It is impossible to tell whether the Psychogeographical tourism project was a success. The Proletariat have not yet inevitably overthrown the bourgeois and established the utopian order, the bourgeois continue to reign supreme and Alienation continues to terrorise everybody! Fortunately our aims, although derived from the works of the Situationist movement were far more meagre.
To begin with, an overview of the events as they took place:
- We walked to a small knoll on the golf course that overlooks the old lagoon. From this position, the fact that the area was once a lagoon is strikingly obvious, whereas from the road you would never be aware.
- Everybody was given a showbag. This was a standard shopping bag with no effort to influence or reinforce preconceived aesthetic notions. Inside the bag there was a paintbrush for graffiti, a business card with the name of the activity and a map. The map was a combination of an old map from when the lagoon existed and a current map with a golf course, extended harbour and oval instead.
- An informative talk was delivered overlooking the ex-lagoon covering the reasons why urban areas and lagoons do not coexist peacefully along with some general changes that have occurred across Australia during Aboriginal settlement in the past 11000 years.
- We walked to the graffiti location for refreshments (whisky and wine) and of course graffiti. It was suggested that perhaps something be mentioned about Tom Thumb’s lagoon, but people did whatever they wanted – invented slogans,names, Chinese script, cartoon penises, wildly distributed blobs and much more.
- We continued to the graveyard and Dom delivered the information – a mix of fact and fiction. A 19th century style occult element was included in the form of ghost stories (which were made up the day before). It was mentioned that the area was once consecrated ground and had been transformed into a popular beer garden. People expressed the desire to roam and that they did!
unfortunately I believe our major downfall tour was the one variable we could not control, the weather. The wind and rain made it not only difficult to communicate with the participants, but made them restless and unfortunately would have washed away a majority of our bioactive paint. However this did have an unintended consequence that could have been seen as a benefit. At the second stop on the outskirts of the tomb thumb’s lagoon we served whisky and wine. This probably had on of the biggest effect on our audience. They were instantly comforted and become more engaged in the tour. This encouraged them to absorb the information and reflect on the stories.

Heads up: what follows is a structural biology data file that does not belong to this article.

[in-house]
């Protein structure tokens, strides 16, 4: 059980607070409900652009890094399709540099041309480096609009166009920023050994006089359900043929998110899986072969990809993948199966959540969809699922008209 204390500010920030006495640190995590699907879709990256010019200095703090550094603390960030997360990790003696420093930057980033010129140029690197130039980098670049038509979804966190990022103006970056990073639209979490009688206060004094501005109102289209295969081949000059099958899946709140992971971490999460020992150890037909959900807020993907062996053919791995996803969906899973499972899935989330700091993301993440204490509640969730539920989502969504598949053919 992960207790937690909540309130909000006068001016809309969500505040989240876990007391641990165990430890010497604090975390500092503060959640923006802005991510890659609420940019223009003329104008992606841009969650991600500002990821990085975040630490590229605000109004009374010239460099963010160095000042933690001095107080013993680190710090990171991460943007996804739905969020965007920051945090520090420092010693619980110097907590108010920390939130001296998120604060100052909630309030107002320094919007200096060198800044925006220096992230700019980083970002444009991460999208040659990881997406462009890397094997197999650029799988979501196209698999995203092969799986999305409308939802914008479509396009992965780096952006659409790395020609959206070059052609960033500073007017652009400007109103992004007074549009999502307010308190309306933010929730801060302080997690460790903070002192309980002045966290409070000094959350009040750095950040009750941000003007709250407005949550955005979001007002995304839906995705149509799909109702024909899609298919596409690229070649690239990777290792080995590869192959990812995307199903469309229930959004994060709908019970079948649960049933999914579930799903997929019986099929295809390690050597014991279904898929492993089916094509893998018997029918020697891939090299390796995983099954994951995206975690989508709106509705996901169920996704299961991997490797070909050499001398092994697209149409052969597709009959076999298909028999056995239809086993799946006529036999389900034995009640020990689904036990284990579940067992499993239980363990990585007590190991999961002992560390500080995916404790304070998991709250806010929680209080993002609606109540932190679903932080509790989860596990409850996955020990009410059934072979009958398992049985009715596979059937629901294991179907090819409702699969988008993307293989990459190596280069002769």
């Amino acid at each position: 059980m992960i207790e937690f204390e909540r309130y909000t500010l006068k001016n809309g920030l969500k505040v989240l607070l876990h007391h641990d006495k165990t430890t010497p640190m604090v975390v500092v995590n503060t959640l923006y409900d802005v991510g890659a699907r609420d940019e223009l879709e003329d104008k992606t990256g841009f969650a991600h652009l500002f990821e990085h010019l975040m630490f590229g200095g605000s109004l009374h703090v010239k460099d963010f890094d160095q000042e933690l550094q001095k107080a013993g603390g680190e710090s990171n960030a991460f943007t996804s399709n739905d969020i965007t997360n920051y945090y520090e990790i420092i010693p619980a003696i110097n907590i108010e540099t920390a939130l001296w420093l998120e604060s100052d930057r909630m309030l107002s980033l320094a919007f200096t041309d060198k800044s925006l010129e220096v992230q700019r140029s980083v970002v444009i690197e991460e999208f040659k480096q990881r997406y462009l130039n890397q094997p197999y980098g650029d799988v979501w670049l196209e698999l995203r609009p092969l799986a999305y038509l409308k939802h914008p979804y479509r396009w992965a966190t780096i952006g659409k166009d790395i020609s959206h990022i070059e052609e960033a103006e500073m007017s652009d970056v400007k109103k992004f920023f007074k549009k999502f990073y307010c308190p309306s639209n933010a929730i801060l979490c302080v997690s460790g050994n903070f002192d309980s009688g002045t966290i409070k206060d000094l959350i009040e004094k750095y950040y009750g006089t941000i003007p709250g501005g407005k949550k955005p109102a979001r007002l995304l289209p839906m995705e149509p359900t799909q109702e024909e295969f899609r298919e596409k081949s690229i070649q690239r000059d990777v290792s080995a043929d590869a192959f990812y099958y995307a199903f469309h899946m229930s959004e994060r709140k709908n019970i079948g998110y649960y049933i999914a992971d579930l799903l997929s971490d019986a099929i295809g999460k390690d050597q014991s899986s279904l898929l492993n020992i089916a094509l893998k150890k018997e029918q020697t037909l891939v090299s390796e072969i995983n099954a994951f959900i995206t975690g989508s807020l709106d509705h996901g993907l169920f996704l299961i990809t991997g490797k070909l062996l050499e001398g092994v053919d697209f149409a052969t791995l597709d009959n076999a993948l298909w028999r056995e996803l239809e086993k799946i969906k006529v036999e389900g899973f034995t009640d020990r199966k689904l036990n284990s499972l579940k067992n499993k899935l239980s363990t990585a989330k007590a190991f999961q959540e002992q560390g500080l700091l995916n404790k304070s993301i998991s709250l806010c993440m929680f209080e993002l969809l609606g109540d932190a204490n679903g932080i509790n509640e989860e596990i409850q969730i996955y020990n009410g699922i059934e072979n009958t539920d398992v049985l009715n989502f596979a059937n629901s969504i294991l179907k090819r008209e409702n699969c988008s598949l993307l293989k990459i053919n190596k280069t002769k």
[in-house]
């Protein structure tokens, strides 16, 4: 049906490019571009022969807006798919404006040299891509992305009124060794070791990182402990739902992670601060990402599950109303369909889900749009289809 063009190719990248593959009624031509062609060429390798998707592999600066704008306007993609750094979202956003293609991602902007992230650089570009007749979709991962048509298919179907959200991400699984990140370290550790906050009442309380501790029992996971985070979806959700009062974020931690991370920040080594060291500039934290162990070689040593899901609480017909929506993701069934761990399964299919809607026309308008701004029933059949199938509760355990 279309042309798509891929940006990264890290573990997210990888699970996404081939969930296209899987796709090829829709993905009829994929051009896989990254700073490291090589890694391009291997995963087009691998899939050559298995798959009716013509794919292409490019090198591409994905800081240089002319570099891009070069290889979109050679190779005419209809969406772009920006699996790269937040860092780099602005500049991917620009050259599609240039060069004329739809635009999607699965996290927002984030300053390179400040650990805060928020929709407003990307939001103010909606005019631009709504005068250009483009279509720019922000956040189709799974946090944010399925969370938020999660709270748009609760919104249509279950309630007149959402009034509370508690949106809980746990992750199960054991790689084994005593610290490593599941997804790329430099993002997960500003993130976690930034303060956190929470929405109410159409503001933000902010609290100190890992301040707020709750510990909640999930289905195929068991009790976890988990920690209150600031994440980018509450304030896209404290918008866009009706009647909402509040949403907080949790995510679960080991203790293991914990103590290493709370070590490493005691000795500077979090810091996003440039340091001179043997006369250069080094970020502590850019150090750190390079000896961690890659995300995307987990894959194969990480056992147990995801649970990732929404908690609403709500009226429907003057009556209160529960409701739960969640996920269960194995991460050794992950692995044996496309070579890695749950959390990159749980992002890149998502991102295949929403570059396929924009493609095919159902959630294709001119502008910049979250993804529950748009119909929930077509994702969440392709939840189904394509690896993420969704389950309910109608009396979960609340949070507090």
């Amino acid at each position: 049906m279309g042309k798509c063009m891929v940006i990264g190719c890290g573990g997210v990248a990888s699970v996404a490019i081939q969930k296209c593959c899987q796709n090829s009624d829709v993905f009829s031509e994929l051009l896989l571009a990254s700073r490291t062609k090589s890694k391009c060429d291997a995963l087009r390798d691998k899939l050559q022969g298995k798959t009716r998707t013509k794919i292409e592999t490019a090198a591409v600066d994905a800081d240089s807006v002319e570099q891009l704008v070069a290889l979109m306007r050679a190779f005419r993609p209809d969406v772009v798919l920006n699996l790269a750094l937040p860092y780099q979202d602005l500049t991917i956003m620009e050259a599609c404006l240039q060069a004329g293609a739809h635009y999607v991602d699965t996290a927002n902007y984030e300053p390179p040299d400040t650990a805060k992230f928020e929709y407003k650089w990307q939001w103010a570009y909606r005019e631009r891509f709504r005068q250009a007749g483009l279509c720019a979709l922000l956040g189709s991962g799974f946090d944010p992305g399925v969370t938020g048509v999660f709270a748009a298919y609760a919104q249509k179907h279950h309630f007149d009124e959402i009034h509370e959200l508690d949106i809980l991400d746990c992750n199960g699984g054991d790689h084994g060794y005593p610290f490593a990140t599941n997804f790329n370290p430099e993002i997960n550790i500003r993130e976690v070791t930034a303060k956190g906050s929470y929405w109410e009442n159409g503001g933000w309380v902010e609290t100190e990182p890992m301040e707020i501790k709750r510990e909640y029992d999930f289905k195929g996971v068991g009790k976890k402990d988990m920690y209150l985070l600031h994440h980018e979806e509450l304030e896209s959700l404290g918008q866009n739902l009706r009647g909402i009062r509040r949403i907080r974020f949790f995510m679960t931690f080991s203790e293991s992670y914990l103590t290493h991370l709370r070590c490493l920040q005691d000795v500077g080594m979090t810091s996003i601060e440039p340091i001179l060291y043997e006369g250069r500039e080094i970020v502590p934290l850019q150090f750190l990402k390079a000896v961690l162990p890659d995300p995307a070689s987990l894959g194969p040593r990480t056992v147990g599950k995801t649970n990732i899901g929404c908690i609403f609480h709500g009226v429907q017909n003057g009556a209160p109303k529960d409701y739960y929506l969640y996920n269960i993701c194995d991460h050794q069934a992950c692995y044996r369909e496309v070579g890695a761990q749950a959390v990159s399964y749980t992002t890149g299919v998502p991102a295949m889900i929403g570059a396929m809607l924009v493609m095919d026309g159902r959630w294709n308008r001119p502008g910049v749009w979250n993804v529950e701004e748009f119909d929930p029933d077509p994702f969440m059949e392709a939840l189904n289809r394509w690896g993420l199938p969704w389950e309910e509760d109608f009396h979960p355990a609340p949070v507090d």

However there was room for improvement within the story telling. Diego had extensive knowledge, gathered over a lifetime. This allowed him to tell truly engaging and informative stories. As he claimed he was a story teller. I believe that by gaining more first hand knowledge of the sites may have allowed for more in depth and engaging stories to be told. Which would both entertain and inform the audience. I felt this in the delivery of my piece. It was based on general local knowledge I have gained over the past 15 or so years of living in the area. However this was not enough I felt I needed to go in to more depth, gaining more knowledge from more sources. The ease in which I told stories was a true reflection on the knowledge I held of the subject, for example to mount Kembla mine disaster, which I have previously researched out of pure curiosity.
The areas we chose for tourism were chosen for recent transformation and the immediate questions that come out of this transformation. Local knowledge was key to determine sites that would engage and audience. Knowledge of the make up of the land geologically and historically, this allowed us to select site that would not only tell a story but additionally demonstrate a point of view. In the case of the Lagoon: are humans making war on the natural environment and attempting to supplant nature with humanity?
During the graffiti session: are human manufactures “natural” and is human creativity “natural”? Can nature deface human constructs?
In the graveyard/beer garden: If some human creations or cultural practices are considered to be “natural” or sacred, how can this be determined when two cultural practices or creations are in competition? Is irreverence towards the sacred an important feature of human discourse when it comes to defining the sacred and the natural (e.g. burning cars!)?
These were the questions we wanted to tackle, but there is very little that can be done to gauge the success. If our aims were very grand then I would be disappointed that we are not living in a utopia. There was no great spectacle which according to Debord may have helped us avoid on kind of Alienation. Our aim was simply to have a quiet word about big things from a slightly unusual perspective – and we achieved this very simple objective.